[ games ]
What are the versions of D&D? What is the history?
Dungeons & Dragons (commonly known as D&D) is a fantasy role-playing
game (RPG) first designed by Gary Gygax and David Arneson in the early
1970s. It was published by Gygax's company, Tactical Studies Rules (TSR).
For more on what D&D (or AD&D) is, see the sources
section at the bottom of the page.
Original Dungeons & Dragons
- 1971 - Chainmail
(by Gary Gygax & Jeff Perren)
Chainmail was not a role-playing game (RPG). However, Chainmail's
second and third editions contained supplemental fantasy-setting
rules, as well as alternate rules that show similarities to later
1974 - "Dungeons
most memorable published result of the Arneson-Gygax hobby crossover
appeared at GenCon, 1974, in a thousand-copy print run, as Dungeons
& Dragons, 1974, by Gary Gygax and Dave Arneson. It consisted
of three roughly digest-sized brown pamphlets in a deepish brown
box with white labels. (People are often confused because a
very-nearly identical product, marked with "Original Collector's
Edition," was released in 1978 in a white cardboard box,
hence the mistaken name "white box D&D" to refer
to the 1974 product.) [ view
details on OD&D versions ]
The Sixth printing (OCE: 1977-1979), in a white box showing
a wizard and some orcs, was labeled "Original Collectors
Edition" to differentiate it from the D&D Basic Set,
which had just been released.
Many, many rules and play ideas proliferated in TSR's magazine
renamed from its precursor The Strategic Review.
The RPGA (Role-Playing Games
Association) also became active around the late 1970s, and started
publishing the magazine Polyhedron.
D&D, Expert D&D
The "Basic Set" was reportedly "Developed chiefly
because of disagreements with Gary Gygax over the direction D&D
should take; Gygax favored a far more structured and complicated
Check out this
page for the history and evolution of the covers.
The Expert set was released in 1981 as the obvious sequel to the
D&D Basic Set, which left characters hanging at level 3. For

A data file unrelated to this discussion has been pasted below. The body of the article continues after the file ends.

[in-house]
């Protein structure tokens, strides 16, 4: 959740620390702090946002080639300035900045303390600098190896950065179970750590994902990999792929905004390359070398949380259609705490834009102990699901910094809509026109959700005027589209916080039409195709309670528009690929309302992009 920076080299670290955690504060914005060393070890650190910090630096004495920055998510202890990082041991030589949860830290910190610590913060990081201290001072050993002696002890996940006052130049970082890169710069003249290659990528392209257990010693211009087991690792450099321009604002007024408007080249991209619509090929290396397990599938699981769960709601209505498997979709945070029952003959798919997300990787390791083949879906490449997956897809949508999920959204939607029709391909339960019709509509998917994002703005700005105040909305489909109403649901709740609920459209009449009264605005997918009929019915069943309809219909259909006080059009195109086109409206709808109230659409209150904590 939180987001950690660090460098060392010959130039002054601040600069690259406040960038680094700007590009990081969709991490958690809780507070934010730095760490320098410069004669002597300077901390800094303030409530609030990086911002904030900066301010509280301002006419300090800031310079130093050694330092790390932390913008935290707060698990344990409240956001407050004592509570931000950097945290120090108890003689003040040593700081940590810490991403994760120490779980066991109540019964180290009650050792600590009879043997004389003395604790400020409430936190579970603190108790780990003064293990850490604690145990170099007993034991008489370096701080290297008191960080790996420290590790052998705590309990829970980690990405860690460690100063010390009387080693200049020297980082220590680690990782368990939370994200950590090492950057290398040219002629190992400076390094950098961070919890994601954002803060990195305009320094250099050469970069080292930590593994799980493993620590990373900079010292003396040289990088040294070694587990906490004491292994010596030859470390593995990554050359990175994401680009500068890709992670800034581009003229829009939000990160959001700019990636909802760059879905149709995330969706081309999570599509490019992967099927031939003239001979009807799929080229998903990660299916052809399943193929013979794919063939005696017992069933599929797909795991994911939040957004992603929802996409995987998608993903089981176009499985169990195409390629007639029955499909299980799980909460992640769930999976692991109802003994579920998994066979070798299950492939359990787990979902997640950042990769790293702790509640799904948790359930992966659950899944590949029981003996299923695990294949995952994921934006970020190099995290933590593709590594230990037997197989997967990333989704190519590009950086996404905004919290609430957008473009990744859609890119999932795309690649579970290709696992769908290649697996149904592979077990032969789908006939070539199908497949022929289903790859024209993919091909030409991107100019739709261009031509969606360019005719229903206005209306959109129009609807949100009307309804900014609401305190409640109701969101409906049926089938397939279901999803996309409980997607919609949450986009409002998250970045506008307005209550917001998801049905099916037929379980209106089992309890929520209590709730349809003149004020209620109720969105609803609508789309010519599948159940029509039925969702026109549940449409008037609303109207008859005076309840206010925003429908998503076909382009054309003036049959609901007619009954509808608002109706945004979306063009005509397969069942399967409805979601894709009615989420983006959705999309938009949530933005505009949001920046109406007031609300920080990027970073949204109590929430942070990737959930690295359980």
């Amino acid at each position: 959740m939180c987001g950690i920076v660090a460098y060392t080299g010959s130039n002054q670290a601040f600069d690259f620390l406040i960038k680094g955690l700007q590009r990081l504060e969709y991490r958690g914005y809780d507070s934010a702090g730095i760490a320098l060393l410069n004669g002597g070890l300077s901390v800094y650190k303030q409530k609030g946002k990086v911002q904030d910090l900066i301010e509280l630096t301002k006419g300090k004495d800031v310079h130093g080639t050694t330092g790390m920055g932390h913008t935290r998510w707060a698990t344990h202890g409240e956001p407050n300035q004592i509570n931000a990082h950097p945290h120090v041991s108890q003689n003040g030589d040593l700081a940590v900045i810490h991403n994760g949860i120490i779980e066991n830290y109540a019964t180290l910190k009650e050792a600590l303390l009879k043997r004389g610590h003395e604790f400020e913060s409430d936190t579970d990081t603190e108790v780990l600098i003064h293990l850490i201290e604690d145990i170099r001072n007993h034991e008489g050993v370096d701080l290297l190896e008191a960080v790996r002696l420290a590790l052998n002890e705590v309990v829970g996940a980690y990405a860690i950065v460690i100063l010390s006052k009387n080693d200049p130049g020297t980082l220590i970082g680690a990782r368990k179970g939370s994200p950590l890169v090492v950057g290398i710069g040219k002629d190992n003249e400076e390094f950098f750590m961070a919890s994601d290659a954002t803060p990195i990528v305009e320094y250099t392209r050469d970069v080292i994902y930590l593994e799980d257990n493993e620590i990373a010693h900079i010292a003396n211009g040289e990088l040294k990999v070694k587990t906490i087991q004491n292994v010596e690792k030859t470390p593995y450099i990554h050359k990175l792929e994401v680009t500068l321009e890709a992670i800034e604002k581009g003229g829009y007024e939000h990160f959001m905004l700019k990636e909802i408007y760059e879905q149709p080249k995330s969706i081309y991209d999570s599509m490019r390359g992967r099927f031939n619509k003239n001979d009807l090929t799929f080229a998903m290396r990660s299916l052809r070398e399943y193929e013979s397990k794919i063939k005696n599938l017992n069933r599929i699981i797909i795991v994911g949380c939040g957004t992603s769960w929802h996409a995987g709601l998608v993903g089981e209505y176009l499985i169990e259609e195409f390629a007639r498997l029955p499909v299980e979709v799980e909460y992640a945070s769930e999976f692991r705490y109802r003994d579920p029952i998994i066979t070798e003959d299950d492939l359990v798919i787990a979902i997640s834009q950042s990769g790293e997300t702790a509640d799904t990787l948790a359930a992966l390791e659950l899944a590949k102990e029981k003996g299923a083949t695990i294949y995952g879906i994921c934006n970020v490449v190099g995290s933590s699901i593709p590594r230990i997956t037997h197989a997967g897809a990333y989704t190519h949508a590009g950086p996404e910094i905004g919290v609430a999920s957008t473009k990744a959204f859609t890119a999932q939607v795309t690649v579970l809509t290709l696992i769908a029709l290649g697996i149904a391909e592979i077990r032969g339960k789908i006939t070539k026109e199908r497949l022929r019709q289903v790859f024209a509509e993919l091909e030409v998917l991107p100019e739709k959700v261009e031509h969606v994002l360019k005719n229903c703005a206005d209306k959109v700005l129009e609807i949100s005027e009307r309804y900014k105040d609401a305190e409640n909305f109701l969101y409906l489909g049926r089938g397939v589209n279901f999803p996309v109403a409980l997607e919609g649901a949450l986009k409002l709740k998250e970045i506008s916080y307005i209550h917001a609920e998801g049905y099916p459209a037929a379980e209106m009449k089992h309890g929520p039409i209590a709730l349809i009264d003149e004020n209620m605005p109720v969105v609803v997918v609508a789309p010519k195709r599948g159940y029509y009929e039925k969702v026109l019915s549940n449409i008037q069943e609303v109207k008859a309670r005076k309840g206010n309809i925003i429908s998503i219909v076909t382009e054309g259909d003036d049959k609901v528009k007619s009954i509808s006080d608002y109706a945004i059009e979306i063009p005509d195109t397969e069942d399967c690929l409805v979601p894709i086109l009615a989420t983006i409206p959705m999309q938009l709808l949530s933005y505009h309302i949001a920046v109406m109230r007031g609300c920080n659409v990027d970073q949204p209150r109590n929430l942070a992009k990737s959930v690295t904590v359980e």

characters levels 4 - 14. The Basic and Expert sets are sometimes
referred to as "red-box" and "blue-box" D&D.
| Advanced Dungeons &
Dragons (AD&D), 1st Edition
AD&D books were first published between 1977 and 1979.
(Note that is was not named "1st Edition" until after the
2nd Edition came out in the late 1980s.)
had multiple printings; after the 10th printing, the books got new
covers. The Players Handbook 2nd cover (10th printing) is shown at
right (Hardback 1987; TSR2010)
Advanced Dungeons & Dragons, 2nd Edition
the late 1980s, AD&D Second Edition was published, which revised
the rules again, consolidating the character classes, and revised
the combat system somewhat.
AD&D 2nd Edition changed the name of the Monster Manual to the
"The most changes between AD&D 1st and 2nd editions
can be found here. Monsters got a face lift and the Monsterous Manual
is the result. One monster per page, expanded stats, a color picture
from every monster. This is stuff we only dreamed of in 1st edition
days. This book was also a big improvement over the early Monsterous
was also a revision published for the 2nd Edition (shown at right).
In my option, the cover art was better on the 1st one. Note that
they are moving towards the "simplification" by no longer
labeling the books with the words "2nd Edition"... [more
about the Revision to the 2nd Edition]
(By the way, the computer games Baldur's
Gate (1 and 2) and IceWind
Dale use 2nd edition AD&D rules, while Icewind Dale II uses
the Third Edition Dungeons & Dragons rule set.)
3rd Edition Dungeons
(3rd Edition D&D; "3E D&D")
2000, Wizards of the Coast (who had purchased TSR two years earlier)
decided to reinvent the franchise, and they released a whole new
revision of AD&D.
As part of an effort to simplfy the game, they dropped the word
"Advanced," and simply called it "Dungeons &
Dragons." (There was no reason to call it "Advanced"
anymore, as the "basic" version was dropped.)
This version has informally been referred to by fans and players
as a "third" edition of D&D, often abbreviated as
3E D&D is based on a role-playing system designed around 20-sided
dice, called the d20 system. It rationalizes movement and combat
(especially ranged combat), removes lots of arbitrary restrictions
(now players can use previously forbidden classes, such as a half-orc
monk), and incorporates skills and feats to allow players to customize
The d20 system is what Wizards of the Coast calls an "open
source" version of the D&D core rules. The idea is that
the "open source" rules allows others to create D&D-compatible
content, or entirely different games using the "game engine"
(for a licensing fee, or course).
| Dungeons & Dragons,
July of 2003 errata was incorporated and a new set of core rulebooks
was released as system 3.5.
(Just like software, they have to keep putting out new versions so
that you will buy something.)